Before He Feels by Blake Pierce

This is book six in the trashy crime series I've been reading all year. In this one, rookie FBI ingenue Mackenzie White is tracking down a perp in Virginia with a strange M.O.: He's only killing blind people. I enjoyed this one as much as the others, but I was frustrated by the author's seeming lack of knowledge about how to appropriately discuss blindness - or disability in general. Would it have been that difficult to consult someone about whether or not you were being politically correct/polite? ★★★☆☆

Behind Her Eyes by Sarah Pinborough

I loved this book for, like, 90% of my reading of it... but I was so freaking angry about the ending that I ended up hating it. It felt so tacky & cheap & demeaning & made me so mad that I'd wasted my time. Before that, it was about two women who become friends despite the fact that one is secretly sleeping with the other's husband - or is it a secret at all? She begins to wonder what's happening in her friend's seemingly tumultuous relationship. But again: Though I can't say why without a total spoiler, I hated this book by the end. ★★☆☆

Difficult Women by Roxane Gay

This took me a little while to read because it's so heavy that sometimes I just had to put it down for awhile. At the same time, each of the short stories within it is so compelling, so darkly powerful, that it's hard to walk away from. Gay weaves the fictional stories of women who society deem problematic but who readers - presumably a lot of so-called difficult women themselves - will see as complex, thoughtful, & multitudinous. From the first story to the final, there's not one in the bunch that I wouldn't recommend. 

Orphan Train by Christina Baker Kline

I've had this book on my Kindle forevvvver, but it didn't appeal to me until I started seeing other bloggers' positive reviews. It was a light & easy read, emotional but not too painful, telling the fictional story of the very real "orphan trains" that, around the turn of the 20th century, took orphaned children across the country to be adopted - whether by loving families or by cruel individuals looking for free labor. It's interwoven with the story of a modern-day foster teen named Molly who befriends 91-year-old Vivian, a former orphan train child.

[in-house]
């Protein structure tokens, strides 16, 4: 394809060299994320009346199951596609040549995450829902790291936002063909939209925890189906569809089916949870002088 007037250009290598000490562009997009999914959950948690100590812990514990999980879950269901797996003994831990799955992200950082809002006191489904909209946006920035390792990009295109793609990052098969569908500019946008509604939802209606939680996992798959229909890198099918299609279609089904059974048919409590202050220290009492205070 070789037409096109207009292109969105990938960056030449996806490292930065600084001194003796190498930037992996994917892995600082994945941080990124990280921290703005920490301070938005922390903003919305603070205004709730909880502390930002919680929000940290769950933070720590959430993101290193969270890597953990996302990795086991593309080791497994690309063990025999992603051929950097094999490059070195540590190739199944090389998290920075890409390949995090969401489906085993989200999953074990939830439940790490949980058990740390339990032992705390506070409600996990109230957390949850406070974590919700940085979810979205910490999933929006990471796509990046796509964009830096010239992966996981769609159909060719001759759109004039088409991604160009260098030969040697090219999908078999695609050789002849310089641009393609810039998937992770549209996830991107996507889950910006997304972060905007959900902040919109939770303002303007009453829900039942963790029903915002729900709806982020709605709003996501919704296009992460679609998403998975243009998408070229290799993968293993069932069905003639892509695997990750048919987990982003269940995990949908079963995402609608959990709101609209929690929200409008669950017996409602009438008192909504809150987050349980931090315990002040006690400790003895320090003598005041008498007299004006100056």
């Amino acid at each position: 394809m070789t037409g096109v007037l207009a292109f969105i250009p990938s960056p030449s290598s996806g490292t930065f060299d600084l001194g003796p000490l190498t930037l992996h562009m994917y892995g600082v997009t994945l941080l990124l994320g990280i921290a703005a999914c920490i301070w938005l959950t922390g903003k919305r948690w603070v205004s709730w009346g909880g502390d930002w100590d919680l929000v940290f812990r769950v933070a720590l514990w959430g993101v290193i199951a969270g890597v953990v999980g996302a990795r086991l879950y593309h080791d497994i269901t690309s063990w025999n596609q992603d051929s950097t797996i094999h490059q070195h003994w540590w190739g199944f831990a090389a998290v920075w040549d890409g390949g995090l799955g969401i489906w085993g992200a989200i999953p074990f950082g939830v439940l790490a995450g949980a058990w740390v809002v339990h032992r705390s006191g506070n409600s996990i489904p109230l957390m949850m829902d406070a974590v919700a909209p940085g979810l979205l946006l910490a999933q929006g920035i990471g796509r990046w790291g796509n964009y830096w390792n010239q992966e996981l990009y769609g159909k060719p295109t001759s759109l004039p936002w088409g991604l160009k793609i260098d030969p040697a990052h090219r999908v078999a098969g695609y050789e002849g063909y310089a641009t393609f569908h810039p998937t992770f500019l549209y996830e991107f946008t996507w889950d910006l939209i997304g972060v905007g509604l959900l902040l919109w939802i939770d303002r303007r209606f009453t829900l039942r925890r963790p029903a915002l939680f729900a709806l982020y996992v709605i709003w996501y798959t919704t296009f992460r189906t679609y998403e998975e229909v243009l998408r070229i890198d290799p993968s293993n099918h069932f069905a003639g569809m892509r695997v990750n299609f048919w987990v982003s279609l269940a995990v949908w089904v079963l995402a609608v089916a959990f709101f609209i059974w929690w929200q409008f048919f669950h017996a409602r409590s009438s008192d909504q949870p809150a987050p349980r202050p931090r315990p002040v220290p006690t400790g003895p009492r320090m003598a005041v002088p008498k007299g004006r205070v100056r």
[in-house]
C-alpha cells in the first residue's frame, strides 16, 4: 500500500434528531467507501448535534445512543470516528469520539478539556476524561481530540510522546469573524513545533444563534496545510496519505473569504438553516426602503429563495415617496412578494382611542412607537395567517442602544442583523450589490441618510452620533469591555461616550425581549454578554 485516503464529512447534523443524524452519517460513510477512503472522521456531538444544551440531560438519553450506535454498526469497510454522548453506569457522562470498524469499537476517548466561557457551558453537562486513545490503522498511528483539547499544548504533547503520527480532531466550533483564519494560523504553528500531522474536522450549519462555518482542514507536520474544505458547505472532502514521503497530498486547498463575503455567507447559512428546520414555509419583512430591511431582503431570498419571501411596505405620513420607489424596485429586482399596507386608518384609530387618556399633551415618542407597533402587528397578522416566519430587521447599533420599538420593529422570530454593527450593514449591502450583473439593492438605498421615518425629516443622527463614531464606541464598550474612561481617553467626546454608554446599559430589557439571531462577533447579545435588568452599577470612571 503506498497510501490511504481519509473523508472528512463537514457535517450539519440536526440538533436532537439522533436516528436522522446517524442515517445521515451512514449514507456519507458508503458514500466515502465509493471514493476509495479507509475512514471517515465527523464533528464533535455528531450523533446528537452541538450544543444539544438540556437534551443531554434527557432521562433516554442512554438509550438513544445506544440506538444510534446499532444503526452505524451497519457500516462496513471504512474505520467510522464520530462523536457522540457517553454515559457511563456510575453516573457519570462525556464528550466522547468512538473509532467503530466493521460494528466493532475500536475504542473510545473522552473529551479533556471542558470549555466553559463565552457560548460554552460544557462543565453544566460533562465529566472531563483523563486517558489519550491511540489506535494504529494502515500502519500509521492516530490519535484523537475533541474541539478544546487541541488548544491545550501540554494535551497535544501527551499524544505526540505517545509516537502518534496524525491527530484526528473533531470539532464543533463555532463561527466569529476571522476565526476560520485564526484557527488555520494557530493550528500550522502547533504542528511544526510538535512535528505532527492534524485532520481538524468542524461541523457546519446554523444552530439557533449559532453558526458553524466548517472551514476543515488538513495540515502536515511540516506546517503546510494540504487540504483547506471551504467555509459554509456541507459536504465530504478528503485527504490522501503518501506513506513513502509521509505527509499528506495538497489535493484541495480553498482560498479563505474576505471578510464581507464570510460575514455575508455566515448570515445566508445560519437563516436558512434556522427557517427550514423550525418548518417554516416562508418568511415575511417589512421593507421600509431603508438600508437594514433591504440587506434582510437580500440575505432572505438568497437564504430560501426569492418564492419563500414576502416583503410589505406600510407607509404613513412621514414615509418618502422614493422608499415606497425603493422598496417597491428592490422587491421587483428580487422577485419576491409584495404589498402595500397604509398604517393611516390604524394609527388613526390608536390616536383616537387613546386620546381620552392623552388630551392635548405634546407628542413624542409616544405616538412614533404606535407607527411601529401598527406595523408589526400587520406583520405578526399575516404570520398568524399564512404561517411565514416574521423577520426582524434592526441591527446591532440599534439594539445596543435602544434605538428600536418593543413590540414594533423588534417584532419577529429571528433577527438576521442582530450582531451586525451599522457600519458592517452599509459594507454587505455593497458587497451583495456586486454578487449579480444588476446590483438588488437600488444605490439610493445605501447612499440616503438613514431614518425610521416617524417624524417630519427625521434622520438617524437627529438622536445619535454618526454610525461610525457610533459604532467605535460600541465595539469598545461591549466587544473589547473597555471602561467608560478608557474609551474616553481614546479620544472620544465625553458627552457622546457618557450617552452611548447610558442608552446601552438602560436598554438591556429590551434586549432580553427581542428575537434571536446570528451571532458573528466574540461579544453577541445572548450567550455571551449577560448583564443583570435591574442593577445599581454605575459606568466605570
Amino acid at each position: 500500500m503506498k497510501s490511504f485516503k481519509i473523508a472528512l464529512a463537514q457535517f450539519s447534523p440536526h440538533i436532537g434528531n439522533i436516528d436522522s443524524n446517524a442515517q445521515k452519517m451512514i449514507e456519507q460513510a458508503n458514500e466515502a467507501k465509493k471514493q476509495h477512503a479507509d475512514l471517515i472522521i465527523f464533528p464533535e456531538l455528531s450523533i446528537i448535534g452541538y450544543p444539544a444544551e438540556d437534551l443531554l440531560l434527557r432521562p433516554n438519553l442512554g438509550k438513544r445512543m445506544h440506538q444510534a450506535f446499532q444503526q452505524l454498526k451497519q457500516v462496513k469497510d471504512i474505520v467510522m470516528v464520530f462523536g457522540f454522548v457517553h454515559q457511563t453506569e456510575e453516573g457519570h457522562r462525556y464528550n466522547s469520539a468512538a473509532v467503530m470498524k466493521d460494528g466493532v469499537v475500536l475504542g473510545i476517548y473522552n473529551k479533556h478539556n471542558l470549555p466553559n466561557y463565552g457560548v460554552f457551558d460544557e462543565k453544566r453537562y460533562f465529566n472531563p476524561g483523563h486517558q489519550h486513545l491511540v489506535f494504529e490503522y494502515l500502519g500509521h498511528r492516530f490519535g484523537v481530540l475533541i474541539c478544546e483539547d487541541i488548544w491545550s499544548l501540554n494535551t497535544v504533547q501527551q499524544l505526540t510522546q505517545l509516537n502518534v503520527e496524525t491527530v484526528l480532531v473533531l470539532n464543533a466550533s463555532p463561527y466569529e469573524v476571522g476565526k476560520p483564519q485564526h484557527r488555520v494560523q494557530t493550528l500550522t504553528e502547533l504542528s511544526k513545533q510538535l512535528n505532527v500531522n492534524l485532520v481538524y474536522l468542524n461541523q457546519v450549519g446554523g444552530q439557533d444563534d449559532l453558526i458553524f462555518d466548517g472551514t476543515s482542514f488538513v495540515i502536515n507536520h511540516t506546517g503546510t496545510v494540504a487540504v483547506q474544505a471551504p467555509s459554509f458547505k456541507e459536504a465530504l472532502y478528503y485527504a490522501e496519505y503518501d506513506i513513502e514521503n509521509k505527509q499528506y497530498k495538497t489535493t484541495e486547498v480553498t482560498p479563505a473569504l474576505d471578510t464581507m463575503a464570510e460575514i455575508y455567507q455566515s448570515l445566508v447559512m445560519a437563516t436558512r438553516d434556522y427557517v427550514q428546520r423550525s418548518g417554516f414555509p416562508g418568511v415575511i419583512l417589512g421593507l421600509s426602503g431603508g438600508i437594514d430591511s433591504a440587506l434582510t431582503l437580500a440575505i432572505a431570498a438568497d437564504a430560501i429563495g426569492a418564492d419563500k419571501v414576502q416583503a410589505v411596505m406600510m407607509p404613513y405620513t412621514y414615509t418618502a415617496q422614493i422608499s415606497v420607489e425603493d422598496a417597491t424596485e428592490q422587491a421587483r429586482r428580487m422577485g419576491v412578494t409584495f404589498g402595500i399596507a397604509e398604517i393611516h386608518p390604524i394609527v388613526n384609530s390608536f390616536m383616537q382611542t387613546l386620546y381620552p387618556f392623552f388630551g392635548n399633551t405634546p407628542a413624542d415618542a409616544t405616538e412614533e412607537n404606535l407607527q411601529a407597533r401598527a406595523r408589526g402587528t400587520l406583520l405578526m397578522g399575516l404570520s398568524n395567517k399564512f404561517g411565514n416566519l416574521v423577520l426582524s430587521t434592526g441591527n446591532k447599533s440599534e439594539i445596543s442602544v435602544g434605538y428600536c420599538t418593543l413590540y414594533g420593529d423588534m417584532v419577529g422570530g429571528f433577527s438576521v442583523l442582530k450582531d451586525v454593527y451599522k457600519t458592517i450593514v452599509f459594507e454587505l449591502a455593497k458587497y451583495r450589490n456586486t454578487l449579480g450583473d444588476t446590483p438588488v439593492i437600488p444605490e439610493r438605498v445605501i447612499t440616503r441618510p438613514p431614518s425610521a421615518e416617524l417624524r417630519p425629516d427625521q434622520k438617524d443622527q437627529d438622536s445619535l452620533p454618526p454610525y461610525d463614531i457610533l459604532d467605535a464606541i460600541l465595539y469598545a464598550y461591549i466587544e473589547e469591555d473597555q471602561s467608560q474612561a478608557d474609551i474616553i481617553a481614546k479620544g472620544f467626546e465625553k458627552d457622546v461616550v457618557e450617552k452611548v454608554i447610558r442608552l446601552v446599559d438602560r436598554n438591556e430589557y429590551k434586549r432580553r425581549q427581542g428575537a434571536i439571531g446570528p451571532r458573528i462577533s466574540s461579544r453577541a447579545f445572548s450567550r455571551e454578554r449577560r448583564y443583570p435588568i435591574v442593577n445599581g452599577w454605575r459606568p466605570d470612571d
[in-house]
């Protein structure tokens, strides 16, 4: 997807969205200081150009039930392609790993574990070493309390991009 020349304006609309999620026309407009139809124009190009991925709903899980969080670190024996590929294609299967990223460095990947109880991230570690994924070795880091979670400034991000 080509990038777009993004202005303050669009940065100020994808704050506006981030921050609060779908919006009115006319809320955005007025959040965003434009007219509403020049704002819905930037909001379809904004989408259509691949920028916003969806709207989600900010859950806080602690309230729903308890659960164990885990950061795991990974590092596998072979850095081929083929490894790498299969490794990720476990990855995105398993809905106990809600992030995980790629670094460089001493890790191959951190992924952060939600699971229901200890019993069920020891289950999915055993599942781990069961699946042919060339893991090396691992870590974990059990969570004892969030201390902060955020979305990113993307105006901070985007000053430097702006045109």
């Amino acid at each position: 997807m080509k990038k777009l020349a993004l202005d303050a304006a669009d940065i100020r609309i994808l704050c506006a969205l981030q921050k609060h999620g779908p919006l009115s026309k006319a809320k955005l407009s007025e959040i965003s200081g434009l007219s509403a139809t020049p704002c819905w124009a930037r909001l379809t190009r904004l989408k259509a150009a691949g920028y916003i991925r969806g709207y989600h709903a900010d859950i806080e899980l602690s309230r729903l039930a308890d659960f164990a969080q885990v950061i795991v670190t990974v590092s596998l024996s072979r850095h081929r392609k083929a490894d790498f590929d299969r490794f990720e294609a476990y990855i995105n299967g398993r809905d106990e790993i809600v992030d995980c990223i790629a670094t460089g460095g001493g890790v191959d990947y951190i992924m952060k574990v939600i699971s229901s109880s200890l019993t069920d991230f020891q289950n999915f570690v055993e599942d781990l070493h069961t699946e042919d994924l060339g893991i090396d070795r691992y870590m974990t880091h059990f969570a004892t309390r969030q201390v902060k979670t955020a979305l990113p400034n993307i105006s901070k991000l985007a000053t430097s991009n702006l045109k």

Thirteen Reasons Why by Jay Asher

As someone who spent nearly a decade trying to convince myself that I didn't cause someone's suicide, just take a second to imagine how I feel about a book about a dead girl telling her peers exactly what they did to "make" her kill herself. I can barely explain how angry this book made me, but I did write an entire post about it. This premise is so wildly irresponsible & just not OK; same goes for the show, which I didn't watch & now absolutely won't. ★☆☆

Comment to tell me what you're reading, then add me on Goodreads to keep in touch & see what I've read in months past.

My "What I Read in..." posts include Amazon affiliate links to the titles I discuss. If you buy a book using one of these links, I will receive a small percentage of commission. Please don't feel any obligation to use these links, but if you do, it will help me buy more books.